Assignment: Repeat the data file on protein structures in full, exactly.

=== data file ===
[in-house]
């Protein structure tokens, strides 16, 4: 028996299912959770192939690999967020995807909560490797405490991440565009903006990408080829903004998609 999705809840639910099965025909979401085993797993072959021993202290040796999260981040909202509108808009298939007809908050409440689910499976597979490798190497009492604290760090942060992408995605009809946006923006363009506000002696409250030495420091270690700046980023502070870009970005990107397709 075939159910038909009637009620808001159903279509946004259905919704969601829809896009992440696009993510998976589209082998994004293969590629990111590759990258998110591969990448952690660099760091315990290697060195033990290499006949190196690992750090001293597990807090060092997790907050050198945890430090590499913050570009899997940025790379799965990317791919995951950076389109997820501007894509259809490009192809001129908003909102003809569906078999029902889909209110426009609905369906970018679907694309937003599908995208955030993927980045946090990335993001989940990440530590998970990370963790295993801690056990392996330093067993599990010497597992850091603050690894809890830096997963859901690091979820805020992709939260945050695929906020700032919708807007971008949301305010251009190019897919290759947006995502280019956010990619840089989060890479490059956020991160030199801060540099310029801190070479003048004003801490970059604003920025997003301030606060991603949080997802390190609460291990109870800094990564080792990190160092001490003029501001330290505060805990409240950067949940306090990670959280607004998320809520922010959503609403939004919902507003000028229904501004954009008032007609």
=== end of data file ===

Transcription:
[in-house]
């Protein structure tokens, strides 16, 4: 028996299912959770192939690999967020995807909560490797405490991440565009903006990408080829903004998609 999705809840639910099965025909979401085993797993072959021993202290040796999260981040909202509108808009298939007809908050409440689910499976597979490798190497009492604290760090942060992408995605009809946006923006363009506000002696409250030495420091270690700046980023502070870009970005990107397709 075939159910038909009637009620808001159903279509946004259905919704969601829809896009992440696009993510998976589209082998994004293969590629990111590759990258998110591969990448952690660099760091315990290697060195033990290499006949190196690992750090001293597990807090060092997790907050050198945890430090590499913050570009899997940025790379799965990317791919995951950076389109997820501007894509259809490009192809001129908003909102003809569906078999029902889909209110426009609905369906970018679907694309937003599908995208955030993927980045946090990335993001989940990440530590998970990370963790295993801690056990392996330093067993599990010497597992850091603050690894809890830096997963859901690091979820805020992709939260945050695929906020700032919708807007971008949301305010251009190019897919290759947006995502280019956010990619840089989060890479490059956020991160030199801060540099310029801190070479003048004003801490970059604003920025997003301030606060991603949080997802390190609460291990109870800094990564080792990190160092001490003029501001330290505060805990409240950067949940306090990670959280607004998320809520922010959503609403939004919902507003000028229904501004954009008032007609």